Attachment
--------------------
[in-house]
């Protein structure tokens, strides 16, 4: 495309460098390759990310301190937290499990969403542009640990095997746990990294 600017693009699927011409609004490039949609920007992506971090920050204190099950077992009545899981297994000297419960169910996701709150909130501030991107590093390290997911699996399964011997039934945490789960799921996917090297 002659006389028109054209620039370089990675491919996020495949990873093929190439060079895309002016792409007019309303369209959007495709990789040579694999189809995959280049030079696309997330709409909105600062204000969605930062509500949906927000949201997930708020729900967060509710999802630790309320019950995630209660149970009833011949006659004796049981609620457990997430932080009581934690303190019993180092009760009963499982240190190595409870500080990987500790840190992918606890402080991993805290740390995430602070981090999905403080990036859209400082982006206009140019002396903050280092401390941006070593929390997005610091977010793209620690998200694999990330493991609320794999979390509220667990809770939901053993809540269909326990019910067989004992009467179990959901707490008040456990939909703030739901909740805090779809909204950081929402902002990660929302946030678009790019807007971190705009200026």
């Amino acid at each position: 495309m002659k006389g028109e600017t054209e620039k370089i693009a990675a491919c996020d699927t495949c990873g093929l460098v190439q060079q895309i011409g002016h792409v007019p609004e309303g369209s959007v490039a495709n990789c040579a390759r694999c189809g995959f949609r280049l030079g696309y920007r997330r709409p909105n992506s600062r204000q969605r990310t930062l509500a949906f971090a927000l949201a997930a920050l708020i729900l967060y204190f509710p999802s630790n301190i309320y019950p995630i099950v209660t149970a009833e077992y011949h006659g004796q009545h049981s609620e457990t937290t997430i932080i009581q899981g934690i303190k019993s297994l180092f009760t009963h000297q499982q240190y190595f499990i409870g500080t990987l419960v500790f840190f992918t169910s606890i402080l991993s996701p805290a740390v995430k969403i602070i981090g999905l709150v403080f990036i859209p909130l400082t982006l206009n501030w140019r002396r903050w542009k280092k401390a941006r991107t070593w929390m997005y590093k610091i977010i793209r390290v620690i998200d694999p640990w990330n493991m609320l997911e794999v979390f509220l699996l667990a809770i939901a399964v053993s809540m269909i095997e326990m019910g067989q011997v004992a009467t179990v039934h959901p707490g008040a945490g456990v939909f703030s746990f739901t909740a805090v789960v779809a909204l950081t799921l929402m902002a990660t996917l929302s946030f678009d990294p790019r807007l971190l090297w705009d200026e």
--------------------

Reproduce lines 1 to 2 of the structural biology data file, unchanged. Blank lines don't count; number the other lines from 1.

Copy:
[in-house]
């Protein structure tokens, strides 16, 4: 495309460098390759990310301190937290499990969403542009640990095997746990990294 600017693009699927011409609004490039949609920007992506971090920050204190099950077992009545899981297994000297419960169910996701709150909130501030991107590093390290997911699996399964011997039934945490789960799921996917090297 002659006389028109054209620039370089990675491919996020495949990873093929190439060079895309002016792409007019309303369209959007495709990789040579694999189809995959280049030079696309997330709409909105600062204000969605930062509500949906927000949201997930708020729900967060509710999802630790309320019950995630209660149970009833011949006659004796049981609620457990997430932080009581934690303190019993180092009760009963499982240190190595409870500080990987500790840190992918606890402080991993805290740390995430602070981090999905403080990036859209400082982006206009140019002396903050280092401390941006070593929390997005610091977010793209620690998200694999990330493991609320794999979390509220667990809770939901053993809540269909326990019910067989004992009467179990959901707490008040456990939909703030739901909740805090779809909204950081929402902002990660929302946030678009790019807007971190705009200026």